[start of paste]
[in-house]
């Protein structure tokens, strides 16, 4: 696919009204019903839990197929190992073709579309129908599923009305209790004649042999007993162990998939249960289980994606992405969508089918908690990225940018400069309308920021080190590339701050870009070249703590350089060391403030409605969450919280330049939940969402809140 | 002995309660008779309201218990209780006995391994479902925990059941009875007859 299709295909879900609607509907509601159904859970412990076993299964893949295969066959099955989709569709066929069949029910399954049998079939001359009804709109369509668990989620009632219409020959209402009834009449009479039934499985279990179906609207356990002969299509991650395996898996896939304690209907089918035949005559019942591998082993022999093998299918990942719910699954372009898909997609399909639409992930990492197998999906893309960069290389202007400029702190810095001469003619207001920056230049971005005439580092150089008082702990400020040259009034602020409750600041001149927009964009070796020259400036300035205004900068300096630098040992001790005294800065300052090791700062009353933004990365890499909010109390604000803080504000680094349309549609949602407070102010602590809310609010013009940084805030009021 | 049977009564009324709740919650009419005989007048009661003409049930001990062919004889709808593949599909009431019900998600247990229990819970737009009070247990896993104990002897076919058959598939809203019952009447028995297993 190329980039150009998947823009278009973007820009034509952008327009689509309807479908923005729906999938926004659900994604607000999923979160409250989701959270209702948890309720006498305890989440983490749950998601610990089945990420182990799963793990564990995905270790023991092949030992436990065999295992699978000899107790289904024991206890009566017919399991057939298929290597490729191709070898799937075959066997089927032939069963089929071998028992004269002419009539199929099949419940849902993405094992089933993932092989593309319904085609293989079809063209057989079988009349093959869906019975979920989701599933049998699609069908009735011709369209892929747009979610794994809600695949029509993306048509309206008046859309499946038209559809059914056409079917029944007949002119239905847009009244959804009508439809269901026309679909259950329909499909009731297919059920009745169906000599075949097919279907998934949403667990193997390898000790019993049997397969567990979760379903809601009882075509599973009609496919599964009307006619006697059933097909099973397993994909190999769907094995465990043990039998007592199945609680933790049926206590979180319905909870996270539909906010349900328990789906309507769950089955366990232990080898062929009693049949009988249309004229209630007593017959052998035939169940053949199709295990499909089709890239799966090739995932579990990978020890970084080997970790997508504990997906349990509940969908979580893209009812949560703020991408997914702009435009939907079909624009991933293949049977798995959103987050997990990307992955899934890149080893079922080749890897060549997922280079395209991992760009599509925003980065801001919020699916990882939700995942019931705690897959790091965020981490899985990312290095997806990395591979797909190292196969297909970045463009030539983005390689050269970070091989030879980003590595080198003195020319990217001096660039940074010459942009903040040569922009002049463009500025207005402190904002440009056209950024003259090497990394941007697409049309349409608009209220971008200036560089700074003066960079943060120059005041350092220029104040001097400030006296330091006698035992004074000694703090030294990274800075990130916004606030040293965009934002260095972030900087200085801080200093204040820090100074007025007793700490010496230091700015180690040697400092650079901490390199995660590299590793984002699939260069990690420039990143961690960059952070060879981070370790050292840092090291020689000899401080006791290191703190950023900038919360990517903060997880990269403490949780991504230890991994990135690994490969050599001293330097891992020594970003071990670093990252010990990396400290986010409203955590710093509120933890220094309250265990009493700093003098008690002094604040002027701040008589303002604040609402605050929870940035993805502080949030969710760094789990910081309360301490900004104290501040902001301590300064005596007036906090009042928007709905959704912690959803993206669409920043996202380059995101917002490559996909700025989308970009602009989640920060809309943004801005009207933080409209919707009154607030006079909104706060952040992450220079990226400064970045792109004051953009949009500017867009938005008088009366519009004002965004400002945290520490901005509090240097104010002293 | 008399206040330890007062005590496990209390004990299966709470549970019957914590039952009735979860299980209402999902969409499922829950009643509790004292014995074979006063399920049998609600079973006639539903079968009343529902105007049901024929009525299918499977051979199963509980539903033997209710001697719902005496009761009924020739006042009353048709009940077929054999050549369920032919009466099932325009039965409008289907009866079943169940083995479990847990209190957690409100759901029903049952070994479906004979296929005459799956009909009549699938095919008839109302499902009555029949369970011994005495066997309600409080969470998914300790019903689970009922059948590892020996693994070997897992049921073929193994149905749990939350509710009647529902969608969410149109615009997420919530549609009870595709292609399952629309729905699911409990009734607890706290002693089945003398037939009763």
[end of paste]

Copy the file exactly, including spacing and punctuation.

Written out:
[in-house]
């Protein structure tokens, strides 16, 4: 696919009204019903839990197929190992073709579309129908599923009305209790004649042999007993162990998939249960289980994606992405969508089918908690990225940018400069309308920021080190590339701050870009070249703590350089060391403030409605969450919280330049939940969402809140 | 002995309660008779309201218990209780006995391994479902925990059941009875007859 299709295909879900609607509907509601159904859970412990076993299964893949295969066959099955989709569709066929069949029910399954049998079939001359009804709109369509668990989620009632219409020959209402009834009449009479039934499985279990179906609207356990002969299509991650395996898996896939304690209907089918035949005559019942591998082993022999093998299918990942719910699954372009898909997609399909639409992930990492197998999906893309960069290389202007400029702190810095001469003619207001920056230049971005005439580092150089008082702990400020040259009034602020409750600041001149927009964009070796020259400036300035205004900068300096630098040992001790005294800065300052090791700062009353933004990365890499909010109390604000803080504000680094349309549609949602407070102010602590809310609010013009940084805030009021 | 049977009564009324709740919650009419005989007048009661003409049930001990062919004889709808593949599909009431019900998600247990229990819970737009009070247990896993104990002897076919058959598939809203019952009447028995297993 190329980039150009998947823009278009973007820009034509952008327009689509309807479908923005729906999938926004659900994604607000999923979160409250989701959270209702948890309720006498305890989440983490749950998601610990089945990420182990799963793990564990995905270790023991092949030992436990065999295992699978000899107790289904024991206890009566017919399991057939298929290597490729191709070898799937075959066997089927032939069963089929071998028992004269002419009539199929099949419940849902993405094992089933993932092989593309319904085609293989079809063209057989079988009349093959869906019975979920989701599933049998699609069908009735011709369209892929747009979610794994809600695949029509993306048509309206008046859309499946038209559809059914056409079917029944007949002119239905847009009244959804009508439809269901026309679909259950329909499909009731297919059920009745169906000599075949097919279907998934949403667990193997390898000790019993049997397969567990979760379903809601009882075509599973009609496919599964009307006619006697059933097909099973397993994909190999769907094995465990043990039998007592199945609680933790049926206590979180319905909870996270539909906010349900328990789906309507769950089955366990232990080898062929009693049949009988249309004229209630007593017959052998035939169940053949199709295990499909089709890239799966090739995932579990990978020890970084080997970790997508504990997906349990509940969908979580893209009812949560703020991408997914702009435009939907079909624009991933293949049977798995959103987050997990990307992955899934890149080893079922080749890897060549997922280079395209991992760009599509925003980065801001919020699916990882939700995942019931705690897959790091965020981490899985990312290095997806990395591979797909190292196969297909970045463009030539983005390689050269970070091989030879980003590595080198003195020319990217001096660039940074010459942009903040040569922009002049463009500025207005402190904002440009056209950024003259090497990394941007697409049309349409608009209220971008200036560089700074003066960079943060120059005041350092220029104040001097400030006296330091006698035992004074000694703090030294990274800075990130916004606030040293965009934002260095972030900087200085801080200093204040820090100074007025007793700490010496230091700015180690040697400092650079901490390199995660590299590793984002699939260069990690420039990143961690960059952070060879981070370790050292840092090291020689000899401080006791290191703190950023900038919360990517903060997880990269403490949780991504230890991994990135690994490969050599001293330097891992020594970003071990670093990252010990990396400290986010409203955590710093509120933890220094309250265990009493700093003098008690002094604040002027701040008589303002604040609402605050929870940035993805502080949030969710760094789990910081309360301490900004104290501040902001301590300064005596007036906090009042928007709905959704912690959803993206669409920043996202380059995101917002490559996909700025989308970009602009989640920060809309943004801005009207933080409209919707009154607030006079909104706060952040992450220079990226400064970045792109004051953009949009500017867009938005008088009366519009004002965004400002945290520490901005509090240097104010002293 | 008399206040330890007062005590496990209390004990299966709470549970019957914590039952009735979860299980209402999902969409499922829950009643509790004292014995074979006063399920049998609600079973006639539903079968009343529902105007049901024929009525299918499977051979199963509980539903033997209710001697719902005496009761009924020739006042009353048709009940077929054999050549369920032919009466099932325009039965409008289907009866079943169940083995479990847990209190957690409100759901029903049952070994479906004979296929005459799956009909009549699938095919008839109302499902009555029949369970011994005495066997309600409080969470998914300790019903689970009922059948590892020996693994070997897992049921073929193994149905749990939350509710009647529902969608969410149109615009997420919530549609009870595709292609399952629309729905699911409990009734607890706290002693089945003398037939009763």